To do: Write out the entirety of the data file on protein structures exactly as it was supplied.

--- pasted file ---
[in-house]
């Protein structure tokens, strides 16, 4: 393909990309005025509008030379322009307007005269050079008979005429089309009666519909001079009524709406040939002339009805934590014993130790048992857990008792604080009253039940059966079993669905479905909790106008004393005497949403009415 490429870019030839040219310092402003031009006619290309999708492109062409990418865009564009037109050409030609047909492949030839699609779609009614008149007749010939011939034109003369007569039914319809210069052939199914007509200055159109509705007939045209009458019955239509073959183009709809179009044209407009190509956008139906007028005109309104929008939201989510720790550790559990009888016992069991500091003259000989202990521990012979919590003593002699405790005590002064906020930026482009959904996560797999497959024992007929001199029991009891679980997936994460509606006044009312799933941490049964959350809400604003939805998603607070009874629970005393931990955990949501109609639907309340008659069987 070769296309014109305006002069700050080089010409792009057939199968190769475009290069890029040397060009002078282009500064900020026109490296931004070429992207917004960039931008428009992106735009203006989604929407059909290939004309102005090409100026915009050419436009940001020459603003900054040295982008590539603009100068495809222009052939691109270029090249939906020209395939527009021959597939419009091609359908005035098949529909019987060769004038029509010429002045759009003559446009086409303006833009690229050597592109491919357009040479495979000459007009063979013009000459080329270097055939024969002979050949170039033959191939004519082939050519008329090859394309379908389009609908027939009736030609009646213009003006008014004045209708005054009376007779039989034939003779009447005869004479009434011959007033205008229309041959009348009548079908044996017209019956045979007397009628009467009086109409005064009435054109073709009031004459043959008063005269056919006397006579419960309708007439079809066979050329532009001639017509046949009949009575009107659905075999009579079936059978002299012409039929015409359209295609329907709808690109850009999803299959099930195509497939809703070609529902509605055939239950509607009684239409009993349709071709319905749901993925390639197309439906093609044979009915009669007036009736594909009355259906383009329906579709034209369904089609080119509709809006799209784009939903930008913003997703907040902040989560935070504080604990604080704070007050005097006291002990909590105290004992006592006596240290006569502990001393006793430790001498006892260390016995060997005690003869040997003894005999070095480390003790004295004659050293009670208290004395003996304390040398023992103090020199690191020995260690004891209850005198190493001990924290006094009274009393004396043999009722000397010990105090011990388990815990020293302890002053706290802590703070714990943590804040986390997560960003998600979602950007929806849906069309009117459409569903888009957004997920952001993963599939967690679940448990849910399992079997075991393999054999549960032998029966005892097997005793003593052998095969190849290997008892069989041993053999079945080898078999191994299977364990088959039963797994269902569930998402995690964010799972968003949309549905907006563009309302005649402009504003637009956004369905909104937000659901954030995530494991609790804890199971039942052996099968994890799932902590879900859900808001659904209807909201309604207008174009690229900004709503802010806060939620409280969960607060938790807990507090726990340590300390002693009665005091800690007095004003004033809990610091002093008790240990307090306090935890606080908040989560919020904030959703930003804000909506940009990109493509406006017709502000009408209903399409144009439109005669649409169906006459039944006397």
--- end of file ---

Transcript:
[in-house]
């Protein structure tokens, strides 16, 4: 393909990309005025509008030379322009307007005269050079008979005429089309009666519909001079009524709406040939002339009805934590014993130790048992857990008792604080009253039940059966079993669905479905909790106008004393005497949403009415 490429870019030839040219310092402003031009006619290309999708492109062409990418865009564009037109050409030609047909492949030839699609779609009614008149007749010939011939034109003369007569039914319809210069052939199914007509200055159109509705007939045209009458019955239509073959183009709809179009044209407009190509956008139906007028005109309104929008939201989510720790550790559990009888016992069991500091003259000989202990521990012979919590003593002699405790005590002064906020930026482009959904996560797999497959024992007929001199029991009891679980997936994460509606006044009312799933941490049964959350809400604003939805998603607070009874629970005393931990955990949501109609639907309340008659069987 070769296309014109305006002069700050080089010409792009057939199968190769475009290069890029040397060009002078282009500064900020026109490296931004070429992207917004960039931008428009992106735009203006989604929407059909290939004309102005090409100026915009050419436009940001020459603003900054040295982008590539603009100068495809222009052939691109270029090249939906020209395939527009021959597939419009091609359908005035098949529909019987060769004038029509010429002045759009003559446009086409303006833009690229050597592109491919357009040479495979000459007009063979013009000459080329270097055939024969002979050949170039033959191939004519082939050519008329090859394309379908389009609908027939009736030609009646213009003006008014004045209708005054009376007779039989034939003779009447005869004479009434011959007033205008229309041959009348009548079908044996017209019956045979007397009628009467009086109409005064009435054109073709009031004459043959008063005269056919006397006579419960309708007439079809066979050329532009001639017509046949009949009575009107659905075999009579079936059978002299012409039929015409359209295609329907709808690109850009999803299959099930195509497939809703070609529902509605055939239950509607009684239409009993349709071709319905749901993925390639197309439906093609044979009915009669007036009736594909009355259906383009329906579709034209369904089609080119509709809006799209784009939903930008913003997703907040902040989560935070504080604990604080704070007050005097006291002990909590105290004992006592006596240290006569502990001393006793430790001498006892260390016995060997005690003869040997003894005999070095480390003790004295004659050293009670208290004395003996304390040398023992103090020199690191020995260690004891209850005198190493001990924290006094009274009393004396043999009722000397010990105090011990388990815990020293302890002053706290802590703070714990943590804040986390997560960003998600979602950007929806849906069309009117459409569903888009957004997920952001993963599939967690679940448990849910399992079997075991393999054999549960032998029966005892097997005793003593052998095969190849290997008892069989041993053999079945080898078999191994299977364990088959039963797994269902569930998402995690964010799972968003949309549905907006563009309302005649402009504003637009956004369905909104937000659901954030995530494991609790804890199971039942052996099968994890799932902590879900859900808001659904209807909201309604207008174009690229900004709503802010806060939620409280969960607060938790807990507090726990340590300390002693009665005091800690007095004003004033809990610091002093008790240990307090306090935890606080908040989560919020904030959703930003804000909506940009990109493509406006017709502000009408209903399409144009439109005669649409169906006459039944006397």